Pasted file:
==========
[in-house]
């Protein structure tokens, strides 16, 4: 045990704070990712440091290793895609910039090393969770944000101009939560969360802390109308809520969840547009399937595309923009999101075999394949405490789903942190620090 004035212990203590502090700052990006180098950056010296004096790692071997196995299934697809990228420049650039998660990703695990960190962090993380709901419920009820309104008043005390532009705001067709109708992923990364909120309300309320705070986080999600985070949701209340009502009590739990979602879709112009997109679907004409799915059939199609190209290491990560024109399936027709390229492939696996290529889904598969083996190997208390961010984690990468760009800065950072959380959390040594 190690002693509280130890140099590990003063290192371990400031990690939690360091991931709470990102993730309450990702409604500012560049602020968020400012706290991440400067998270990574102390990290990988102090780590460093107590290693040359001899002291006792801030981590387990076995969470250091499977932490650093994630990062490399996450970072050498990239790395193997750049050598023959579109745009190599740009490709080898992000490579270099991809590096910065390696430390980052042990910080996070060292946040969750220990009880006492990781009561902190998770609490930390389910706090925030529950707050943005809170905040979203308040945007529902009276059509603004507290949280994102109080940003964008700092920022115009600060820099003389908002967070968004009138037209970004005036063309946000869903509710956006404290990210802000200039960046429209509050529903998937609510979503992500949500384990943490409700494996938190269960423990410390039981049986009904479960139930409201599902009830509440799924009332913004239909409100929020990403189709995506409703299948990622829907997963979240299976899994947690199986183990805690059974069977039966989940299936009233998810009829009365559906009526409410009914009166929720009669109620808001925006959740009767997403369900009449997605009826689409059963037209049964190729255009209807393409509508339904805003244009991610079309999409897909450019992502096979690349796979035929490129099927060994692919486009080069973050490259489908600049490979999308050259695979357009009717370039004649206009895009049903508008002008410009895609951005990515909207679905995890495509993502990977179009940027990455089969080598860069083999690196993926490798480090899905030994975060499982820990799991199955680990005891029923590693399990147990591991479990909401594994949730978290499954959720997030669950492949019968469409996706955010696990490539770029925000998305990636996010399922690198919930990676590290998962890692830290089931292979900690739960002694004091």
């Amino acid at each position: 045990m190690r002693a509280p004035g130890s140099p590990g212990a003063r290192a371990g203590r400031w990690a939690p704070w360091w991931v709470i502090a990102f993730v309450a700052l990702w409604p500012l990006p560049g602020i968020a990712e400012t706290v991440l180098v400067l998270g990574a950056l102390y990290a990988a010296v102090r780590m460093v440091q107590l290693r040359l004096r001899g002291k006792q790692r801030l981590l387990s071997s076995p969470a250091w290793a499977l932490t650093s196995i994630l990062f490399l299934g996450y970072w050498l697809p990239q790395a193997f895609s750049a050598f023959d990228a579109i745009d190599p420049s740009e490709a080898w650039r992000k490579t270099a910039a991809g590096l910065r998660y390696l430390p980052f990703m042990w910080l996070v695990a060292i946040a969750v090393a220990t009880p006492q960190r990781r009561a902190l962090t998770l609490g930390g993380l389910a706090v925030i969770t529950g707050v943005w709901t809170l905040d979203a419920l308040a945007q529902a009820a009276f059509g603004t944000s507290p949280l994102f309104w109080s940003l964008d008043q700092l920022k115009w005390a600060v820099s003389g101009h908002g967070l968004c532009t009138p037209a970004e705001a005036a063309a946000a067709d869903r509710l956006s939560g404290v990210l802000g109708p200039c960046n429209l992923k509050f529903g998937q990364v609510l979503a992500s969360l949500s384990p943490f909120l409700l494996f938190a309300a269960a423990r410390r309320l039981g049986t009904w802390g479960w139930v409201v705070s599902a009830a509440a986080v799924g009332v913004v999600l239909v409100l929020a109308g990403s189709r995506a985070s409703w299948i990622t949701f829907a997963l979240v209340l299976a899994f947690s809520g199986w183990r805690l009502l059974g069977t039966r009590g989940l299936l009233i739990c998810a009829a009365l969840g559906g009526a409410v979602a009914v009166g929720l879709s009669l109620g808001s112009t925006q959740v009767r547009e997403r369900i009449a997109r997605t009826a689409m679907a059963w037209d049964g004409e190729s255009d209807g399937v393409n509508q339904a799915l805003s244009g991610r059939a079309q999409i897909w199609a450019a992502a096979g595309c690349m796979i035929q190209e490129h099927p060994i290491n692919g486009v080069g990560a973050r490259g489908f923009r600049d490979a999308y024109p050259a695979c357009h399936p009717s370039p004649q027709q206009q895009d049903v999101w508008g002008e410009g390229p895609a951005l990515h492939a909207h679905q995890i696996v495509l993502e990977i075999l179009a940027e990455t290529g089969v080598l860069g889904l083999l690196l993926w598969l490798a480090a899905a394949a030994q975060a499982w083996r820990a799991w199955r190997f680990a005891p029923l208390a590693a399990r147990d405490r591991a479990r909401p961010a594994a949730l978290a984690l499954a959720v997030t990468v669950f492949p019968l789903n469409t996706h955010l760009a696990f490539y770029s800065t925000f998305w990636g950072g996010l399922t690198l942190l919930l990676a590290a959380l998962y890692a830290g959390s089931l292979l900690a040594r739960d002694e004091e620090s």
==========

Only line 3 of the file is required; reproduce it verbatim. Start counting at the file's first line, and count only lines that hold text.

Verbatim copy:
């Amino acid at each position: 045990m190690r002693a509280p004035g130890s140099p590990g212990a003063r290192a371990g203590r400031w990690a939690p704070w360091w991931v709470i502090a990102f993730v309450a700052l990702w409604p500012l990006p560049g602020i968020a990712e400012t706290v991440l180098v400067l998270g990574a950056l102390y990290a990988a010296v102090r780590m460093v440091q107590l290693r040359l004096r001899g002291k006792q790692r801030l981590l387990s071997s076995p969470a250091w290793a499977l932490t650093s196995i994630l990062f490399l299934g996450y970072w050498l697809p990239q790395a193997f895609s750049a050598f023959d990228a579109i745009d190599p420049s740009e490709a080898w650039r992000k490579t270099a910039a991809g590096l910065r998660y390696l430390p980052f990703m042990w910080l996070v695990a060292i946040a969750v090393a220990t009880p006492q960190r990781r009561a902190l962090t998770l609490g930390g993380l389910a706090v925030i969770t529950g707050v943005w709901t809170l905040d979203a419920l308040a945007q529902a009820a009276f059509g603004t944000s507290p949280l994102f309104w109080s940003l964008d008043q700092l920022k115009w005390a600060v820099s003389g101009h908002g967070l968004c532009t009138p037209a970004e705001a005036a063309a946000a067709d869903r509710l956006s939560g404290v990210l802000g109708p200039c960046n429209l992923k509050f529903g998937q990364v609510l979503a992500s969360l949500s384990p943490f909120l409700l494996f938190a309300a269960a423990r410390r309320l039981g049986t009904w802390g479960w139930v409201v705070s599902a009830a509440a986080v799924g009332v913004v999600l239909v409100l929020a109308g990403s189709r995506a985070s409703w299948i990622t949701f829907a997963l979240v209340l299976a899994f947690s809520g199986w183990r805690l009502l059974g069977t039966r009590g989940l299936l009233i739990c998810a009829a009365l969840g559906g009526a409410v979602a009914v009166g929720l879709s009669l109620g808001s112009t925006q959740v009767r547009e997403r369900i009449a997109r997605t009826a689409m679907a059963w037209d049964g004409e190729s255009d209807g399937v393409n509508q339904a799915l805003s244009g991610r059939a079309q999409i897909w199609a450019a992502a096979g595309c690349m796979i035929q190209e490129h099927p060994i290491n692919g486009v080069g990560a973050r490259g489908f923009r600049d490979a999308y024109p050259a695979c357009h399936p009717s370039p004649q027709q206009q895009d049903v999101w508008g002008e410009g390229p895609a951005l990515h492939a909207h679905q995890i696996v495509l993502e990977i075999l179009a940027e990455t290529g089969v080598l860069g889904l083999l690196l993926w598969l490798a480090a899905a394949a030994q975060a499982w083996r820990a799991w199955r190997f680990a005891p029923l208390a590693a399990r147990d405490r591991a479990r909401p961010a594994a949730l978290a984690l499954a959720v997030t990468v669950f492949p019968l789903n469409t996706h955010l760009a696990f490539y770029s800065t925000f998305w990636g950072g996010l399922t690198l942190l919930l990676a590290a959380l998962y890692a830290g959390s089931l292979l900690a040594r739960d002694e004091e620090s």